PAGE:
Photo by @simonagerphotography // Salmon farming has become a human rights issue in British Columbia, Canada. Indigenous people have asked the industry to leave their territories for the past 30 years. Some of them are now occupying the farms because they no longer have enough wild salmon in their rivers to provide food for the winter. Norwegian fish farming companies Marine Harvest and Cermaq have ignored them, and continue to ignore them.
The current occupation of Midsummer Island fish farm by members of the Musgamagw Dzawda’enuxw lasted almost 80 days, and was ordered to an end by the Supreme Court in Vancouver yesterday. Marine Harvest will be allowed to restock the farm with more diseased salmon smolts and continue decimating the marine eco-system of this coast. The occupation of Swanson Island by the Namgis Nation remains at this time. #turningthetide#getsalmonfarmsout@justinpjtrudeau@johnhorgan4bc@bcndp
Photo by @simonagerphotography // Bathing in an open-water soup of antibiotic drugs and diseased fish faeces, wild fish suffer the spill off from Atlantic salmon farms in B.C. waters. Antibiotic use is escalating in salmon farms, which means the drugs are entering the marine environment, infiltrating the food chain in wild herring and other species. They are attracted to the tons of oily feed in the open-net pens. #getsalmonfarmsout#turningthetide#justintrudeau#bcndp#johnhorgan4bc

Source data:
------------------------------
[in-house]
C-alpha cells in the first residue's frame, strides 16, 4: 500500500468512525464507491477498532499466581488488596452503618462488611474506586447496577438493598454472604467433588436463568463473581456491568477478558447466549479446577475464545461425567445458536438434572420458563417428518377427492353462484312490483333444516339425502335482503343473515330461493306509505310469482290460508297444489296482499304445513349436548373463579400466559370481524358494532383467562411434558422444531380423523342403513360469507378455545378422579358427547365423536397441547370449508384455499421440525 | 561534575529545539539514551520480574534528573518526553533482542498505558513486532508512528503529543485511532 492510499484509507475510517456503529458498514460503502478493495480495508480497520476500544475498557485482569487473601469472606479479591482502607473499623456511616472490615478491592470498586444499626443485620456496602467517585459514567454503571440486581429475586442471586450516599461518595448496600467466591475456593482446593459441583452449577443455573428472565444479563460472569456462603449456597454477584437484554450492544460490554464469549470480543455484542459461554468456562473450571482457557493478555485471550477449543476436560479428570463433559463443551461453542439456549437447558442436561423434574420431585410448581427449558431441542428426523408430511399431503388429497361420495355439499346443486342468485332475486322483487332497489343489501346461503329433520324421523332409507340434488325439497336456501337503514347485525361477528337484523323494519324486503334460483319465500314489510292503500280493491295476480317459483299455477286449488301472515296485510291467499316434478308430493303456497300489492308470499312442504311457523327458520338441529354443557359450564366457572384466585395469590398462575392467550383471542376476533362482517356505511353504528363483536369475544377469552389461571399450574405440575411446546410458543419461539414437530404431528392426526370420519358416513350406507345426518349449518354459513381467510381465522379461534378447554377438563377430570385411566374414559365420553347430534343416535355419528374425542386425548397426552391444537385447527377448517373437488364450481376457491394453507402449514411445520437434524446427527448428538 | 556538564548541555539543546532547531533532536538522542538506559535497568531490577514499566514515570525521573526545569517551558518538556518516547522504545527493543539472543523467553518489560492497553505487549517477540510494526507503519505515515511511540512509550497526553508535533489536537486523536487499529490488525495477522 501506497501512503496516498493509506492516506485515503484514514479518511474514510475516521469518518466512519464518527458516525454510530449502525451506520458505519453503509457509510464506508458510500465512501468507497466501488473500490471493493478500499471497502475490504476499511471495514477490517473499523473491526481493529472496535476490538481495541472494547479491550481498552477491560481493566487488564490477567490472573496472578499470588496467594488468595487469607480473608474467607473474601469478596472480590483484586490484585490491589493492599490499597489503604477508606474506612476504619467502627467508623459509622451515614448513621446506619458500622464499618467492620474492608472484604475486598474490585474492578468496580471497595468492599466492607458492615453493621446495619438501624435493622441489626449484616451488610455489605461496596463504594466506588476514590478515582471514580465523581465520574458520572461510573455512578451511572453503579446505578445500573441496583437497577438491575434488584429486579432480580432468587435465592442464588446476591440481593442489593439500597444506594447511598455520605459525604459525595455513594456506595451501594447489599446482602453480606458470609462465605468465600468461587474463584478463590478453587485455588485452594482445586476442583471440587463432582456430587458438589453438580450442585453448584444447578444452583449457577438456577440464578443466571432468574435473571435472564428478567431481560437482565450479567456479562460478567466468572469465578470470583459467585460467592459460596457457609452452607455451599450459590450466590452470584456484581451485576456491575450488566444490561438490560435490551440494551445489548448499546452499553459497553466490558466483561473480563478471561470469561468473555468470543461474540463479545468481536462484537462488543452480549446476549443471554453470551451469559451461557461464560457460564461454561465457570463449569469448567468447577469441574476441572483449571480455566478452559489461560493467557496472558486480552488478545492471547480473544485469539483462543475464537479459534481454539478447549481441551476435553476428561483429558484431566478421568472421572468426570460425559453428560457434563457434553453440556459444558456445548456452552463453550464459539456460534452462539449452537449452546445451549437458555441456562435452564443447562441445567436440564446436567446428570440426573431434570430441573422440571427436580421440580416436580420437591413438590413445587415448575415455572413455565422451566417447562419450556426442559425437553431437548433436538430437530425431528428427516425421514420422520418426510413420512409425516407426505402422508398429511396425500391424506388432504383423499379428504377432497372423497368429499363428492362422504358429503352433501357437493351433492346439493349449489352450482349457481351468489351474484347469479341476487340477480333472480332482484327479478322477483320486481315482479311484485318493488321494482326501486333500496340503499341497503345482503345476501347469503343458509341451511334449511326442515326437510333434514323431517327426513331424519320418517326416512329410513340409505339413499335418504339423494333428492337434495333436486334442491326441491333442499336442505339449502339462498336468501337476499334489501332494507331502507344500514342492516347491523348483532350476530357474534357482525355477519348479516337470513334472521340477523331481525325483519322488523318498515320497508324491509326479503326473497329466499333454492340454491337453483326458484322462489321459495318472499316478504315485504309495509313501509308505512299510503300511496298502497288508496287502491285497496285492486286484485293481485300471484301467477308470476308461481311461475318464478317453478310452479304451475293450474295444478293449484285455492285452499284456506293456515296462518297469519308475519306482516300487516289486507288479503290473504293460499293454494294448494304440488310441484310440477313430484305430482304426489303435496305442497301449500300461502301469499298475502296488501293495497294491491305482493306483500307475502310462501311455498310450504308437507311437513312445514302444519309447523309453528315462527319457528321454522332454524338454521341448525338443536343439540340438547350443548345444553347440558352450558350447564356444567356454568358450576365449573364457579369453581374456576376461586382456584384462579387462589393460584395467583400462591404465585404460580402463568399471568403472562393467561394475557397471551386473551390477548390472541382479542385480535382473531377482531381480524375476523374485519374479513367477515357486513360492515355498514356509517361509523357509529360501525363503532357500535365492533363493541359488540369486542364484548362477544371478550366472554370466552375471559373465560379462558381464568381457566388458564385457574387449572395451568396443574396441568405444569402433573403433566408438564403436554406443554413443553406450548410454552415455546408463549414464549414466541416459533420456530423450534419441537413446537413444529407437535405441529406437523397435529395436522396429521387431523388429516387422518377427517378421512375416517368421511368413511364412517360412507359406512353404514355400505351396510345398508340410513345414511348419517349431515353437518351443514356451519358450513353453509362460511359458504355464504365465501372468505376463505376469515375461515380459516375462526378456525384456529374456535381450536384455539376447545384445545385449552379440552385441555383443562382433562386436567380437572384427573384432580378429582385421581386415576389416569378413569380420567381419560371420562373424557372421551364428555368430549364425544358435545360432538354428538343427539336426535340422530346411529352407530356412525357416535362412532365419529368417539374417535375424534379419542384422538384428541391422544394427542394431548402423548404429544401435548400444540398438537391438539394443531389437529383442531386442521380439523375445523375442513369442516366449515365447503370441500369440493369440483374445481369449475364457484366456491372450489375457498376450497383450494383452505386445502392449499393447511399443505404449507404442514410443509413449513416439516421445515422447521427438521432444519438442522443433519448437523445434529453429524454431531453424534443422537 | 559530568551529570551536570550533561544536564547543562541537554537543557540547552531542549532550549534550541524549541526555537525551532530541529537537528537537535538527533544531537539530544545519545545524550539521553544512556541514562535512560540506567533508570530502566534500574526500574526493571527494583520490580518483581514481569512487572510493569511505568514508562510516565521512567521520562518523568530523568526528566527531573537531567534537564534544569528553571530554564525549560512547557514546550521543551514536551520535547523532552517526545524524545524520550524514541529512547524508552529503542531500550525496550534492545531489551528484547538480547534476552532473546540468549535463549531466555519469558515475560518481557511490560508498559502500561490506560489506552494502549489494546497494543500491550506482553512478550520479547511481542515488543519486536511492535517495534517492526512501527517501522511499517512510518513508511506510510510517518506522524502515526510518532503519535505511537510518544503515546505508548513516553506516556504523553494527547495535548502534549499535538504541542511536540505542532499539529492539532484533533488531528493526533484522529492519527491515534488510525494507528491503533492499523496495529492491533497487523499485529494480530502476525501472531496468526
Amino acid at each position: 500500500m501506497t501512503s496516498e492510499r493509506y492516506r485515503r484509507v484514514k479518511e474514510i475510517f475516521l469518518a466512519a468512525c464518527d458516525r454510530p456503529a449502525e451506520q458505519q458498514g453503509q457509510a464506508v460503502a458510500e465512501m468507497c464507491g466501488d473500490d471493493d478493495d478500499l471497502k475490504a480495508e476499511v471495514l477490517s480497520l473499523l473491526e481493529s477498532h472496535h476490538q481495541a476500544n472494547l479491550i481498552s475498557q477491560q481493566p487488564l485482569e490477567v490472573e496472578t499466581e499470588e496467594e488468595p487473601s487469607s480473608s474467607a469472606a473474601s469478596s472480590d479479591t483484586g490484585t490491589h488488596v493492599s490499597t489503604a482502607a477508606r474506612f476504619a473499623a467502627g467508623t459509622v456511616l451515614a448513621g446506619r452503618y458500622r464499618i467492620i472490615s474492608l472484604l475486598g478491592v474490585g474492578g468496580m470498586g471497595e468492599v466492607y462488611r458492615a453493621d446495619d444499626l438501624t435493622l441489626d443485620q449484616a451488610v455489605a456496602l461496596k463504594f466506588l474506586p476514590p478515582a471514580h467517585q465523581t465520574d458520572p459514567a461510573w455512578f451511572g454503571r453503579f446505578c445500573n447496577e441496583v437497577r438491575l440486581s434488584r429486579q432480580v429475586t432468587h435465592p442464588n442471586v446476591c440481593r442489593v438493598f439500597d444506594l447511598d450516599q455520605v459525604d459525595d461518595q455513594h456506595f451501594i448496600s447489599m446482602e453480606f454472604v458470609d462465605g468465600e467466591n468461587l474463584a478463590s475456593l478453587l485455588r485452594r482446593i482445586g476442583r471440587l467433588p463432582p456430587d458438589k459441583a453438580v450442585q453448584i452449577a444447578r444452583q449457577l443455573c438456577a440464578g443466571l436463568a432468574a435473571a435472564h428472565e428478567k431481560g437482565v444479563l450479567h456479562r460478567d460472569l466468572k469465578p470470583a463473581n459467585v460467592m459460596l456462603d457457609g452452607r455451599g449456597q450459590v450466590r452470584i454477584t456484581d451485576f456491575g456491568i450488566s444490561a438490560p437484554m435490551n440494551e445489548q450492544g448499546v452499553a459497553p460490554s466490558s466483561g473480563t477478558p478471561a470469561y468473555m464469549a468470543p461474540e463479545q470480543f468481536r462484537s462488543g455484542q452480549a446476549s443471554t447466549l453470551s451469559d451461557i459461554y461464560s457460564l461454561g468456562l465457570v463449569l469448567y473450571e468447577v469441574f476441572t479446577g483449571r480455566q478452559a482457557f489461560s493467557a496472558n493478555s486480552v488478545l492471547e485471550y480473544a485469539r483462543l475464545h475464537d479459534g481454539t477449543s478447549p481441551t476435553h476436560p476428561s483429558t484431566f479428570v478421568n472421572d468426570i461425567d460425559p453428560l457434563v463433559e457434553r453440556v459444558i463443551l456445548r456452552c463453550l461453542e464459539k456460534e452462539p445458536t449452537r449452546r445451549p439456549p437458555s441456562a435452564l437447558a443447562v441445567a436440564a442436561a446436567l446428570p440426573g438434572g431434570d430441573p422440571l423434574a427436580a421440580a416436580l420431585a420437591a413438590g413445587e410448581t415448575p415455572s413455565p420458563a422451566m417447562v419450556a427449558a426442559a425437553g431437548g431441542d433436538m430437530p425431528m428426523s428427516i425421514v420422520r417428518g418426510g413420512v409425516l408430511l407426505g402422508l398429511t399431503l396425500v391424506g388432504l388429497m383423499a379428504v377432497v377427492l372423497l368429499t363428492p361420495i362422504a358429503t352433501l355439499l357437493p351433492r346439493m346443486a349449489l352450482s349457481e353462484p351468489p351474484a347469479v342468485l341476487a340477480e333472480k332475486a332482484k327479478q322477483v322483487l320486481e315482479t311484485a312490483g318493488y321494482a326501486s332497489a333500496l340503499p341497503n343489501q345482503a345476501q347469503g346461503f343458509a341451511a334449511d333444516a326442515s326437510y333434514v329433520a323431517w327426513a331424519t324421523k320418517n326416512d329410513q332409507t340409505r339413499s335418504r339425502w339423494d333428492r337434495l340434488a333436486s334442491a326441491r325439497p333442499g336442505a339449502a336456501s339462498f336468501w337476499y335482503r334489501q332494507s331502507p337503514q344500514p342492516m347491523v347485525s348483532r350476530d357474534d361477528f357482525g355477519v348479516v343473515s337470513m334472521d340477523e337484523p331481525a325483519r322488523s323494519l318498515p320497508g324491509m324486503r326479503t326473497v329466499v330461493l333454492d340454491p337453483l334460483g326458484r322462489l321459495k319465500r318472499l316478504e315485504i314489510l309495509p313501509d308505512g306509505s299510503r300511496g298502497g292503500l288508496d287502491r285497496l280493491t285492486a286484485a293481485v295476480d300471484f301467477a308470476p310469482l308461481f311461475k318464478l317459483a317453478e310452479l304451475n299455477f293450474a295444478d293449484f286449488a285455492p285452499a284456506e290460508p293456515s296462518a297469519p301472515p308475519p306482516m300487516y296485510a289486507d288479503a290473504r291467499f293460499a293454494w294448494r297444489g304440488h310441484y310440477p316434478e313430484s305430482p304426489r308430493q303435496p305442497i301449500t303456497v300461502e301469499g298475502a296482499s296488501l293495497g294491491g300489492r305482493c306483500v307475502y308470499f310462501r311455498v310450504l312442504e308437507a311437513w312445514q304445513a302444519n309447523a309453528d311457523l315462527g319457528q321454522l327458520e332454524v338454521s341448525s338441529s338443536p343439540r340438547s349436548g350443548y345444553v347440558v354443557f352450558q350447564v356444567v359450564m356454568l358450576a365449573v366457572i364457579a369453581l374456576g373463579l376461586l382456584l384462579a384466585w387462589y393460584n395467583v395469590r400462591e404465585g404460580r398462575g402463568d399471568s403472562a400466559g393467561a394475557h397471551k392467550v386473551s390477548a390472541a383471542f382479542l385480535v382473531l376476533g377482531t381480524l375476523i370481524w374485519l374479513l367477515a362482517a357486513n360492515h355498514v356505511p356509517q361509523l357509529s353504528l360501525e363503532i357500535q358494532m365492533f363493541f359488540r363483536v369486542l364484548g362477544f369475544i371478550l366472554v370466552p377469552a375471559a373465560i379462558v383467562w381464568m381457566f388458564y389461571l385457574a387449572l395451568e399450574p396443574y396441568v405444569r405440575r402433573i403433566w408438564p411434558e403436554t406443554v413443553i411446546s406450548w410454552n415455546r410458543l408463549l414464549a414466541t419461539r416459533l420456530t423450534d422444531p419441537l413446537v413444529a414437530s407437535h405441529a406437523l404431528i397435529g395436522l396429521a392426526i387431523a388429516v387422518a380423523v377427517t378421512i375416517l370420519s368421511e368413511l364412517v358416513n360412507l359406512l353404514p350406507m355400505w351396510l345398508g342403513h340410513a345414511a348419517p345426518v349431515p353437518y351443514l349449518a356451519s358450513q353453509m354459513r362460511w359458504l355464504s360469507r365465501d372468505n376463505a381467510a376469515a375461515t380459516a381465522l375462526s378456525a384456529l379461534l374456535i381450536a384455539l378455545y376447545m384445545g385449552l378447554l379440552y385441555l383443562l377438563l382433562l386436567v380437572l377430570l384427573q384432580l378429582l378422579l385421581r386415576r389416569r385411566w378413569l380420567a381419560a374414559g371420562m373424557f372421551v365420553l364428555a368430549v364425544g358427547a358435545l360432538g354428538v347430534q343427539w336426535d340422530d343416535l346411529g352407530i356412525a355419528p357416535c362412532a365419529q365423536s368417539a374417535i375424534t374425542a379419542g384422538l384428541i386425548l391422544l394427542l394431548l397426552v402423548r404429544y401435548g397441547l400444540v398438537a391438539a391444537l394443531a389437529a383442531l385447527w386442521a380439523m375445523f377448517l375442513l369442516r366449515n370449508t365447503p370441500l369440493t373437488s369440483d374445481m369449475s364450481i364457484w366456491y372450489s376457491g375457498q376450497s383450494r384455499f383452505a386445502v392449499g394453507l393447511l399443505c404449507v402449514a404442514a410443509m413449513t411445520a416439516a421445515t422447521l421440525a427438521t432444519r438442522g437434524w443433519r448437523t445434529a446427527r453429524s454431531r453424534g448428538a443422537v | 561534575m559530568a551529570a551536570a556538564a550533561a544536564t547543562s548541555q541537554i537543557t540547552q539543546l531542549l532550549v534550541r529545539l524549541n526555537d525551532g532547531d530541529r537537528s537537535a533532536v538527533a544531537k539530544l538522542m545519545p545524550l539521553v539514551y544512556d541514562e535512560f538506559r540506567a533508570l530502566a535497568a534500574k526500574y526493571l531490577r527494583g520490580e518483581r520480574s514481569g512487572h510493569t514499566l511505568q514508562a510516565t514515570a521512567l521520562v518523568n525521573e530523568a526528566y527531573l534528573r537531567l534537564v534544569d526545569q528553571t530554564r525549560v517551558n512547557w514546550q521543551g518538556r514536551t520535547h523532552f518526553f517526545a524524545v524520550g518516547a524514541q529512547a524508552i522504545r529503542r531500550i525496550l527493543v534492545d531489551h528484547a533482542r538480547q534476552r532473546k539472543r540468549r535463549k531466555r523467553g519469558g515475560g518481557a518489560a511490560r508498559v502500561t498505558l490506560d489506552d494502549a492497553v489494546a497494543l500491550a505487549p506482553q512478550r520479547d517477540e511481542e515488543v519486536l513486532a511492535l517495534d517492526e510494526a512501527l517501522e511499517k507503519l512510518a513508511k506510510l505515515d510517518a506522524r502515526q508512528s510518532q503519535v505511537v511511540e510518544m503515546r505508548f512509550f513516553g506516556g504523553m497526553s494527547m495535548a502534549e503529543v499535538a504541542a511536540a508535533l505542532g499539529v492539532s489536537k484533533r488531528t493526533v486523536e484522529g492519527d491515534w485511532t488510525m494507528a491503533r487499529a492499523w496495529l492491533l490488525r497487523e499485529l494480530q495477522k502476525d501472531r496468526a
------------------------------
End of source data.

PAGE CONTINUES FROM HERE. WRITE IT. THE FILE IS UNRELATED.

Photo by @simonagerphotography // Sea lice occur naturally but, in the natural world, salmon cannot become attacked until they are mature enough to withstand infection through a protective coat of scales. Salmon farms force millions of salmon to swim in circles, giving the lice the opportunity to reproduce rapidly. Eventually the lice overwhelm young salmon, and eat them to death.
Photo by John and Jane Doe // Deformities, viruses and toxic algae blooms—these are some of the results of fish farming in open-net ocean pens. This salmon—which is legally labelled “organic”—ends up on the plates of people who want cheap salmon: customers at high-volume retailers like Costco and Walmart, all-you-can-eat sushi restaurants, etc. 40% of it ends up in Los Angeles, #California.
There is irrefutable evidence that open-net fish farming destroys wild fish stocks and pollutes coastal marine environments, affecting the entire food chain. It’s time to get open-net fish farms out of British Columbia waters. They are operating without permissionin the territories of the indigenous Musgmagw Dzawada’enuwx and Namgis First Nations peoples. Please click the link in my bio to add your voice. ⠀
This is an image taken in an Atlantic salmon open-net fish farm.
Canada’s Provincial and Federal Governments have a duty to protect the coastal ecosystems that sustain other industries like sports fishing, commercial salmon fishing, wilderness tourism and the livelihoods of First Nations communities. Open-net fish farms in the Broughton Archipelago are operating on indigenous First Nations territory against their wishes. Canada has an opportunity, and obligation, to become a global leader in aquaculture. Getting fish farms out of the water is a crucial first step.⠀